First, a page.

Faunal remains from Tel Abel Beth Maacah: Social change in the late second millennium BCE Hula Valley

  title={Faunal remains from Tel Abel Beth Maacah: Social change in the late second millennium BCE Hula Valley},
  author={Nimrod Marom and Shlomit Bechar and Nava Panitz-Cohen and Robert Mullins and N. Yahalom-Mack},
  journal={Journal of Archaeological Science: Reports},
3 Citations
Contextualizing an Iron Age IIA Hoard of Astragali from Tel Abel Beth Maacah, Israel
Astragali, the knuckle or ankle bones of mammals, have been collected, used and modified by humans in different parts of the world for millennia. Large hoards dating from Iron Age IIA (tenth–ninth
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Livestock are enmeshed with human communities in their role as capital while living, their perimortem role as sacrificial victims, and their postmortem use as food (Crabtree 1990; deFrance 2009;


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Tel Abel Beth Maacah is a prominent site on the border of Israel, Syria, and Lebanon where it occupied a strategic geopolitical niche among ancient Canaanites, Israelites, Arameans, and Phoenicians.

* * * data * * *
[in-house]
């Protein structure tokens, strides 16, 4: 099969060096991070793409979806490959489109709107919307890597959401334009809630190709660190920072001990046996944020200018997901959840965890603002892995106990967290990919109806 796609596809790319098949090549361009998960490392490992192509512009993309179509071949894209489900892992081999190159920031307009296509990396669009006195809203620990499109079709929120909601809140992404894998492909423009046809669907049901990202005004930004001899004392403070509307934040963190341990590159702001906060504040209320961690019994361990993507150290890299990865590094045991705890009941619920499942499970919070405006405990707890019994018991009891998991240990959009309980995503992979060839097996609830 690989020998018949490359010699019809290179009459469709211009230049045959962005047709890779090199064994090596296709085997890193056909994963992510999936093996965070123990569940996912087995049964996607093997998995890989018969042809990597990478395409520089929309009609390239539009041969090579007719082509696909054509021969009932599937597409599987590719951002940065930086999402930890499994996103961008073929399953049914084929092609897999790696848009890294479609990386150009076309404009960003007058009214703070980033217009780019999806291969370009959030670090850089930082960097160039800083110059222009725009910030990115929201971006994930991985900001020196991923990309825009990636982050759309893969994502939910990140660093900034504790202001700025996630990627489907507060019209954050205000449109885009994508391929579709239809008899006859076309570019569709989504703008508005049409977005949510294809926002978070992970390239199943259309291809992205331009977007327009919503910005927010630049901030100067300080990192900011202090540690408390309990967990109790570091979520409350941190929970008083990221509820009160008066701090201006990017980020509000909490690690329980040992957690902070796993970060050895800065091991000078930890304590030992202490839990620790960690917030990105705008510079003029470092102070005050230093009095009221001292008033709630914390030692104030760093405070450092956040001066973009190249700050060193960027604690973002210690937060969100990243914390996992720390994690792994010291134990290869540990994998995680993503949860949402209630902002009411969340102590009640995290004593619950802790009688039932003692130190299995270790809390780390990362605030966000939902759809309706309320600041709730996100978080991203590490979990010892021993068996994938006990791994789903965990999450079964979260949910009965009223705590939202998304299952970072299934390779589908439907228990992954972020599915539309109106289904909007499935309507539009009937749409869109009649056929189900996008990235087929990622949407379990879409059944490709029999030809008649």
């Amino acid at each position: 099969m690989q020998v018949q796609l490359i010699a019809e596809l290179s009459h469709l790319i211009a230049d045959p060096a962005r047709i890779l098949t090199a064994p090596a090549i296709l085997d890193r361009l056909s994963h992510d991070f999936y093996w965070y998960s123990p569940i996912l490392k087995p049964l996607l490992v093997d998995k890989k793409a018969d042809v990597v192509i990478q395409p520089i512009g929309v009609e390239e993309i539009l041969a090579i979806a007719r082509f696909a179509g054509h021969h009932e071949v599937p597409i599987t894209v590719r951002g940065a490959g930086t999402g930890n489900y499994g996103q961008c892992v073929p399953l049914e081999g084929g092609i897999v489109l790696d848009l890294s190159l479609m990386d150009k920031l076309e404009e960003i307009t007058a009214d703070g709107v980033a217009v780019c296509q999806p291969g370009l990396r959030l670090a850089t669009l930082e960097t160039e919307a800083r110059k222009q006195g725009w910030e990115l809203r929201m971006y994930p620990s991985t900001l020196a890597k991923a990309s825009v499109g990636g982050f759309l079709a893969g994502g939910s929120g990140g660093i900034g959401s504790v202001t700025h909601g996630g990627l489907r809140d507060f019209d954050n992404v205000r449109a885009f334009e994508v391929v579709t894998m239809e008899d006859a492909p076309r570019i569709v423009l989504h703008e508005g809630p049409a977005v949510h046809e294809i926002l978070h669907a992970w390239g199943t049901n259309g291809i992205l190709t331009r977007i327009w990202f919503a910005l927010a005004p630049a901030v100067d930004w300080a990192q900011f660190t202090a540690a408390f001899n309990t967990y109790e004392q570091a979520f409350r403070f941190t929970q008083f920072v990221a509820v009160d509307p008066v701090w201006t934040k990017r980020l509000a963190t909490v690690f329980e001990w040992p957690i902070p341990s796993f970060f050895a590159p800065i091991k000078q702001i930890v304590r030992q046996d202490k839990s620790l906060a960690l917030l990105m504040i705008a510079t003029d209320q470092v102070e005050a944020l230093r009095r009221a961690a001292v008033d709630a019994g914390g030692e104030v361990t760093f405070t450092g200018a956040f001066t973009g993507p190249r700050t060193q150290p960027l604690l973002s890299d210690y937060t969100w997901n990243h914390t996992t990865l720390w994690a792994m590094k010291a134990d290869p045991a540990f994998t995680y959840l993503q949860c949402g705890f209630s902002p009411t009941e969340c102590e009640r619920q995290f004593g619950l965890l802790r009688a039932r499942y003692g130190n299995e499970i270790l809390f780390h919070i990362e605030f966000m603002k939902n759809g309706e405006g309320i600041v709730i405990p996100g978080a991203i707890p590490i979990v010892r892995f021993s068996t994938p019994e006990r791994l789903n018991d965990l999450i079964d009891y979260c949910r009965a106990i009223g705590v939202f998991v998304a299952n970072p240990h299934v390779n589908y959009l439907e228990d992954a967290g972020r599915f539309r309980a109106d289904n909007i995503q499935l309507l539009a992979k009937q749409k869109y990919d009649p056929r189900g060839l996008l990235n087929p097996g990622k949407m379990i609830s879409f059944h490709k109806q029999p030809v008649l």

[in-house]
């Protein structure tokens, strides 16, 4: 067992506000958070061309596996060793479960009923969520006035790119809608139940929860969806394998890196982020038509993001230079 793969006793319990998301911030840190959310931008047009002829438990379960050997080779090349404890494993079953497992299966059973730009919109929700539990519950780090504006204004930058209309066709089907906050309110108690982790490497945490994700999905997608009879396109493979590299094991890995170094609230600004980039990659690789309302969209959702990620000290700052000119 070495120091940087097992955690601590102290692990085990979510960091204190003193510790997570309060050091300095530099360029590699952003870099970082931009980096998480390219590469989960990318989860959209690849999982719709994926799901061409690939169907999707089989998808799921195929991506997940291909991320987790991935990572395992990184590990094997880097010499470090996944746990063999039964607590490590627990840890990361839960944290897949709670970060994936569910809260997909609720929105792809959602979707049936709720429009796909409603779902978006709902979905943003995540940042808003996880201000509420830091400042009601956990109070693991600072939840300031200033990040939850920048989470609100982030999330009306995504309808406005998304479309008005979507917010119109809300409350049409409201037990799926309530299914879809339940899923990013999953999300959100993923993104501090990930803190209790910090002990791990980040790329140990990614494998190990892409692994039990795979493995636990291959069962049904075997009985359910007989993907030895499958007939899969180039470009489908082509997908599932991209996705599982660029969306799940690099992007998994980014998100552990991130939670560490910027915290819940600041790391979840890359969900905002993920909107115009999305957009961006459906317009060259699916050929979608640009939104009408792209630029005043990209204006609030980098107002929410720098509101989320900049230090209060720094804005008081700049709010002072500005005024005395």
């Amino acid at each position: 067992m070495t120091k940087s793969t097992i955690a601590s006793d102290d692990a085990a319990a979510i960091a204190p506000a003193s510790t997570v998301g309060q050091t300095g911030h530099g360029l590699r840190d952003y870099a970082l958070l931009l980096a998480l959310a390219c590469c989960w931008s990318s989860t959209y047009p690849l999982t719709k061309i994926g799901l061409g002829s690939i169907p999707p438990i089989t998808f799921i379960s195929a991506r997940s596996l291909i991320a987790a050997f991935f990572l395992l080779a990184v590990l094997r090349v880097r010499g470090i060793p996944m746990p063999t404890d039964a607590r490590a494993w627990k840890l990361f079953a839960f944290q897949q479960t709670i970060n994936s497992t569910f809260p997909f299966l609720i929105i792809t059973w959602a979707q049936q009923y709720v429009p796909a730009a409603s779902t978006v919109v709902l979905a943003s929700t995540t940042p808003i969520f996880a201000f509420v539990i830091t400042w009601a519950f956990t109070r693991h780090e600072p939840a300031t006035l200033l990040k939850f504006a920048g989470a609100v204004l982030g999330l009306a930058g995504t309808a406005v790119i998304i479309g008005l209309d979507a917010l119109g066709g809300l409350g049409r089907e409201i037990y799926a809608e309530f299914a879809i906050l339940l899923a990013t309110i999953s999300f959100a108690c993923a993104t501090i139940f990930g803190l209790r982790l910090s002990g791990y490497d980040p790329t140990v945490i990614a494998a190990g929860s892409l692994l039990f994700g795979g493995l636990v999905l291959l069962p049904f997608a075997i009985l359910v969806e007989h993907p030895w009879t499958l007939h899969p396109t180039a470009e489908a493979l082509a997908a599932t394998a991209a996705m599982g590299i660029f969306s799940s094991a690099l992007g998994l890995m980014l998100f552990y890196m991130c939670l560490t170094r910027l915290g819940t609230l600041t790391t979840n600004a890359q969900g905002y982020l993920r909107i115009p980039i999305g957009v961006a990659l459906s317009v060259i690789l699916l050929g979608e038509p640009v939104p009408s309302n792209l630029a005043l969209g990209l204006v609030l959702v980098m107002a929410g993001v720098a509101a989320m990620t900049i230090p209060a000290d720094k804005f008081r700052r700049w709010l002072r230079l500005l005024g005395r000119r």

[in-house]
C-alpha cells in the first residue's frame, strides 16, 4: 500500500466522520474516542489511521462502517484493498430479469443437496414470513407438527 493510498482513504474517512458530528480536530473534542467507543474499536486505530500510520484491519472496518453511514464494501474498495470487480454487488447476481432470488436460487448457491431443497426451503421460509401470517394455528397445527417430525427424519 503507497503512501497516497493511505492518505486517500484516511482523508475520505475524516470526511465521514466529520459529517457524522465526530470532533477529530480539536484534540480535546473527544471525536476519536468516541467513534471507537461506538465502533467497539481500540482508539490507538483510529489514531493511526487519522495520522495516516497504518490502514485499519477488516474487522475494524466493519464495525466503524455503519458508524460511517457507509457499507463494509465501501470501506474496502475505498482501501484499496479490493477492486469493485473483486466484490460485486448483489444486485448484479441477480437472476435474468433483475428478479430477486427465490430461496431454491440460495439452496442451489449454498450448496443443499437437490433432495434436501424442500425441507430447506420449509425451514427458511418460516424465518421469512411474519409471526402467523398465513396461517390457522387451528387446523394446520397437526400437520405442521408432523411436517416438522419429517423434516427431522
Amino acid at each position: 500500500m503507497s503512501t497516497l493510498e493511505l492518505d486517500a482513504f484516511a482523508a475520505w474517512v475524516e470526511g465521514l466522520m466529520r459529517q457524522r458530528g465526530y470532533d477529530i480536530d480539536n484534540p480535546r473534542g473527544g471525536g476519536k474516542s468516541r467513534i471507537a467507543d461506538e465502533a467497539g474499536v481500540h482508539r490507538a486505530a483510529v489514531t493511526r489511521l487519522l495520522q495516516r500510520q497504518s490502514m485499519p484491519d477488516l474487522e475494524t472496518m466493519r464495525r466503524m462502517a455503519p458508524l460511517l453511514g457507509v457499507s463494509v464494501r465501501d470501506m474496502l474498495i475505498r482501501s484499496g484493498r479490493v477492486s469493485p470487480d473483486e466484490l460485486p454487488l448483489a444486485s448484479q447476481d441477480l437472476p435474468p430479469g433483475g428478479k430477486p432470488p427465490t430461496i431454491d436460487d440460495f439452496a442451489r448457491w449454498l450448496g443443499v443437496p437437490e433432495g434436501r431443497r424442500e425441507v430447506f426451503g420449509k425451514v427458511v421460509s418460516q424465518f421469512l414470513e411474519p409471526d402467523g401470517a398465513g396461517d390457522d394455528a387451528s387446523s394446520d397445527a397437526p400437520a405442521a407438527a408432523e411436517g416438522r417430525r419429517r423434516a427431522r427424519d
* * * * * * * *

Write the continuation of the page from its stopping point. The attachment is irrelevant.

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Biblical scholars view the Late Bronze Age and Early Iron as the period during which the tribes of Israel settled in Canaan, as described at length in the books of Joshua and Judges in the Hebrew
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Analysis of the faunal remains from archeological sites aids the study of not only ancient diet and local fauna but aspects of social differentiation as well. The field sort of a series of samples
Small but Varied: The Role of Rural Settlements in the Diversification of Subsistence Practices as Evidenced in the Upper Tigris River Area (Southeastern Turkey) during the Second and First Millennia BCE
In Anatolia (and the Near East in general) archaeological excavations occur more often in large urban centers than rural settlements. Consequently, our understanding of past subsistence practices is